In many African communities, girls are socialised to be submissive and unquestioning. This undermines their participation in the classroom and ultimately affects their performance in national examinations.
However, when girls are empowered to speak up for themselves, they can overcome gender-based constraints, especially those imposed by cultural tradition.
FAWE believes that for meaningful transformation of gender relations, girls must participate in efforts to eliminate the discrimination and inequalities they face within their schools and communities.
One of our flagship models is the innovative Tuseme [Let Us Speak Out] empowerment programme which uses theatre-for-development techniques to address concerns that hinder girls’ social and academic development.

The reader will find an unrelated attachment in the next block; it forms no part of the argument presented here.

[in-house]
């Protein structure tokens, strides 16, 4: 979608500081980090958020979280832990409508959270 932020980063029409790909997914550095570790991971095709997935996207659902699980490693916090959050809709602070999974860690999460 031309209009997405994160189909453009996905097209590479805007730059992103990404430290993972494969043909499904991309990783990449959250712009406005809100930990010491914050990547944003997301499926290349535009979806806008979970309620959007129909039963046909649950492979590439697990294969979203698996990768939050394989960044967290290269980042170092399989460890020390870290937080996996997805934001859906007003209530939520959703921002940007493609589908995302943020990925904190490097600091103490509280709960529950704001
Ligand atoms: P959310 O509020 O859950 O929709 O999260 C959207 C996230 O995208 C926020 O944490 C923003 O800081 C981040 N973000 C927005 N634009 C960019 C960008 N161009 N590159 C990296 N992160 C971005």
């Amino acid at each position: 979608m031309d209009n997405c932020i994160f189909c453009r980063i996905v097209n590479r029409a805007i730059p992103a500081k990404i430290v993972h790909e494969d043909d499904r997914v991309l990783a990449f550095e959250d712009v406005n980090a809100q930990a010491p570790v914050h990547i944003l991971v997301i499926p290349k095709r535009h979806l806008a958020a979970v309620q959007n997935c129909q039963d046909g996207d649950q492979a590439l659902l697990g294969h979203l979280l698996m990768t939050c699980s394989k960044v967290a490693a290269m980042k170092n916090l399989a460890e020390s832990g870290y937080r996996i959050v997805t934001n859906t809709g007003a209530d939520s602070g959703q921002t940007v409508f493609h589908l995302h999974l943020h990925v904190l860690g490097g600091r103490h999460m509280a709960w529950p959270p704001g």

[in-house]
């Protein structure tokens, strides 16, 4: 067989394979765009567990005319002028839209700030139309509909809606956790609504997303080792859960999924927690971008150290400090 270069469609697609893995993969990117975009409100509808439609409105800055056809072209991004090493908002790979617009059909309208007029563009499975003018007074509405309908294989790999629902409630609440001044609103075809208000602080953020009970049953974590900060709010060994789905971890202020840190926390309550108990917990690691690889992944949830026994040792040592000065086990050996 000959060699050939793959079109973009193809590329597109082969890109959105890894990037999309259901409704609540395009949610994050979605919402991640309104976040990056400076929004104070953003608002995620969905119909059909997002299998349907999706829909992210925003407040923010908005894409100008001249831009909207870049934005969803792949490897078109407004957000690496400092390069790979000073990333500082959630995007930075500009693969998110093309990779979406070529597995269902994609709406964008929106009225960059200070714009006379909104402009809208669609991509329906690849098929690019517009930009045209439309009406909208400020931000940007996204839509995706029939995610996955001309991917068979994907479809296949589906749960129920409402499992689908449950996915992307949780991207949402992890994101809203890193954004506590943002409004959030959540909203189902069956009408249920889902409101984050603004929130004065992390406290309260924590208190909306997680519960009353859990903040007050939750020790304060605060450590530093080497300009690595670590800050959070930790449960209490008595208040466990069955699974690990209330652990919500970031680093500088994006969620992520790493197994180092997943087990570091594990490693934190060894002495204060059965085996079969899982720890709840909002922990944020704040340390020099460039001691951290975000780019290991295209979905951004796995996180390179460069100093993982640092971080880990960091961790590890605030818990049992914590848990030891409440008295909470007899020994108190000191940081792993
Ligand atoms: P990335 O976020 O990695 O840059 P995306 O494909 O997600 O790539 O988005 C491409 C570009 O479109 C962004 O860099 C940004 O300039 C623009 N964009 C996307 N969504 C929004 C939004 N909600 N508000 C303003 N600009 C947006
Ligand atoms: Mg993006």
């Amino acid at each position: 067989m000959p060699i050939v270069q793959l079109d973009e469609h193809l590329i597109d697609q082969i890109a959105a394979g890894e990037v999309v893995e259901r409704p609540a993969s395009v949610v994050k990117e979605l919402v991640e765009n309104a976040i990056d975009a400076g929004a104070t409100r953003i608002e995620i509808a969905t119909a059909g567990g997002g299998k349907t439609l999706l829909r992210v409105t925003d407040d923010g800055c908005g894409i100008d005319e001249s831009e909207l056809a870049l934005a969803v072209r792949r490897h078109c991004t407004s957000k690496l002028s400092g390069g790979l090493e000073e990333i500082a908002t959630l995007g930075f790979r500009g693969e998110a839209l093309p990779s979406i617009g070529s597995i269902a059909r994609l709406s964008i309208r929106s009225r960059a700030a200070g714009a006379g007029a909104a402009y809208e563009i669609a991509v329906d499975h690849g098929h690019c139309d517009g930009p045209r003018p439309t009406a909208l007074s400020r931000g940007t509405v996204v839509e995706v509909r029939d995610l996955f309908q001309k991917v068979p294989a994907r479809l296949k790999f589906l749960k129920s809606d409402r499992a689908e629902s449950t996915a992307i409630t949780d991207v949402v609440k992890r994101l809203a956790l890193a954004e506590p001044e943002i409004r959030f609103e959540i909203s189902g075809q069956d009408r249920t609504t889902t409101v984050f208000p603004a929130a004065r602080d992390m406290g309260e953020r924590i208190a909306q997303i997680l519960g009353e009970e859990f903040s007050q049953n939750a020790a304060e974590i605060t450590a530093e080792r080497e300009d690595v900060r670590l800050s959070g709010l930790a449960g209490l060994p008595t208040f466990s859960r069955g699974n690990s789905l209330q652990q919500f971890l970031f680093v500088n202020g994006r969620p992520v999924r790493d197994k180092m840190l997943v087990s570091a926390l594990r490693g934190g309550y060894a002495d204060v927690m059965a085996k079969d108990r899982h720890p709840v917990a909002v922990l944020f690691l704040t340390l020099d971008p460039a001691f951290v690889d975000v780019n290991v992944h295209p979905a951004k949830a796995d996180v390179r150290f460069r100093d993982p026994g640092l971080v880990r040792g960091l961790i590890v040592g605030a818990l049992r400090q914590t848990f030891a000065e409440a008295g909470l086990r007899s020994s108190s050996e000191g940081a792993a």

Tuseme trains girls to identify and understand the problems that affect them, articulate these problems and take action to solve them. Through drama, song and creative arts, girls learn negotiation skills, how to speak out, self-confidence, decision-making and leadership skills.
Tuseme was initiated at the University of Dar es Salaam, Tanzania, in 1996 and enhanced by FAWE with gender-in-education and life skills components. The model has been introduced in Burkina Faso, Chad, Ethiopia, The Gambia, Guinea, Kenya, Malawi, Mali, Mozambique, Namibia, Rwanda, Senegal, Tanzania, Zambia and Zimbabwe.
Impact of FAWE’s Tuseme model
- Improvement in girls’ self-esteem and in their leadership, social and life skills
- Teachers’ positive attitudinal change towards girls
- Significant reduction in sexual harassment
Over 80,000 students have benefited from FAWE’s Tuseme model since 1996.